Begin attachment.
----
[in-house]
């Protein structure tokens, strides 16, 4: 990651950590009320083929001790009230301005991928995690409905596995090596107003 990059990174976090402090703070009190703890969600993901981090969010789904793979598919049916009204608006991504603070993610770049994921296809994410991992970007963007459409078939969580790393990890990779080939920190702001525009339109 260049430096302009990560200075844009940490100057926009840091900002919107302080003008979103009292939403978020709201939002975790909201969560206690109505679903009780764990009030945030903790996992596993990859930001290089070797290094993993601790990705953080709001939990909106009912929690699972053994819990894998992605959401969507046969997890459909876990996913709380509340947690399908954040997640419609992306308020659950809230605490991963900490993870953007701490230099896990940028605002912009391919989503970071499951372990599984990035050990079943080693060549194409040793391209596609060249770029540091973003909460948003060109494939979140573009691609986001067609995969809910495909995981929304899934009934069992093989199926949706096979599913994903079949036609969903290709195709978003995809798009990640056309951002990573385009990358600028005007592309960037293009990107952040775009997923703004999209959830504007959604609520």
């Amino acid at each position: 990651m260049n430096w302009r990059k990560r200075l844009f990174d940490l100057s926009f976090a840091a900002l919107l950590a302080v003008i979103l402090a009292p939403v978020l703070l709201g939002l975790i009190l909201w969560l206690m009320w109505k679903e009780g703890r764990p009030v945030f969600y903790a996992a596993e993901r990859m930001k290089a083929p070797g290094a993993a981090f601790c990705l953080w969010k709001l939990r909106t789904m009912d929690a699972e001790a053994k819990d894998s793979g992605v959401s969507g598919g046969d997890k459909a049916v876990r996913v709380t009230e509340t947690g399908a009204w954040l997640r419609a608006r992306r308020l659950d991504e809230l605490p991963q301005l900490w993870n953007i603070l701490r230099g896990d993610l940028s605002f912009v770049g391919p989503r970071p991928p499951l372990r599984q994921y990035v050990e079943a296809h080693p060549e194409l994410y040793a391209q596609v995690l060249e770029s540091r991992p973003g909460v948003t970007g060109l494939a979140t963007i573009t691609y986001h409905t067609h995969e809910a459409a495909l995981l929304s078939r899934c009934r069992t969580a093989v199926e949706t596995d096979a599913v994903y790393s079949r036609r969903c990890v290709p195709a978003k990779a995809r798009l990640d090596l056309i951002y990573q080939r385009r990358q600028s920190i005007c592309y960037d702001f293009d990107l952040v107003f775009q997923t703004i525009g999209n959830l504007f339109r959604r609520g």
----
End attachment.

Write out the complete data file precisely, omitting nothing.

[in-house]
């Protein structure tokens, strides 16, 4: 990651950590009320083929001790009230301005991928995690409905596995090596107003 990059990174976090402090703070009190703890969600993901981090969010789904793979598919049916009204608006991504603070993610770049994921296809994410991992970007963007459409078939969580790393990890990779080939920190702001525009339109 260049430096302009990560200075844009940490100057926009840091900002919107302080003008979103009292939403978020709201939002975790909201969560206690109505679903009780764990009030945030903790996992596993990859930001290089070797290094993993601790990705953080709001939990909106009912929690699972053994819990894998992605959401969507046969997890459909876990996913709380509340947690399908954040997640419609992306308020659950809230605490991963900490993870953007701490230099896990940028605002912009391919989503970071499951372990599984990035050990079943080693060549194409040793391209596609060249770029540091973003909460948003060109494939979140573009691609986001067609995969809910495909995981929304899934009934069992093989199926949706096979599913994903079949036609969903290709195709978003995809798009990640056309951002990573385009990358600028005007592309960037293009990107952040775009997923703004999209959830504007959604609520």
């Amino acid at each position: 990651m260049n430096w302009r990059k990560r200075l844009f990174d940490l100057s926009f976090a840091a900002l919107l950590a302080v003008i979103l402090a009292p939403v978020l703070l709201g939002l975790i009190l909201w969560l206690m009320w109505k679903e009780g703890r764990p009030v945030f969600y903790a996992a596993e993901r990859m930001k290089a083929p070797g290094a993993a981090f601790c990705l953080w969010k709001l939990r909106t789904m009912d929690a699972e001790a053994k819990d894998s793979g992605v959401s969507g598919g046969d997890k459909a049916v876990r996913v709380t009230e509340t947690g399908a009204w954040l997640r419609a608006r992306r308020l659950d991504e809230l605490p991963q301005l900490w993870n953007i603070l701490r230099g896990d993610l940028s605002f912009v770049g391919p989503r970071p991928p499951l372990r599984q994921y990035v050990e079943a296809h080693p060549e194409l994410y040793a391209q596609v995690l060249e770029s540091r991992p973003g909460v948003t970007g060109l494939a979140t963007i573009t691609y986001h409905t067609h995969e809910a459409a495909l995981l929304s078939r899934c009934r069992t969580a093989v199926e949706t596995d096979a599913v994903y790393s079949r036609r969903c990890v290709p195709a978003k990779a995809r798009l990640d090596l056309i951002y990573q080939r385009r990358q600028s920190i005007c592309y960037d702001f293009d990107l952040v107003f775009q997923t703004i525009g999209n959830l504007f339109r959604r609520g």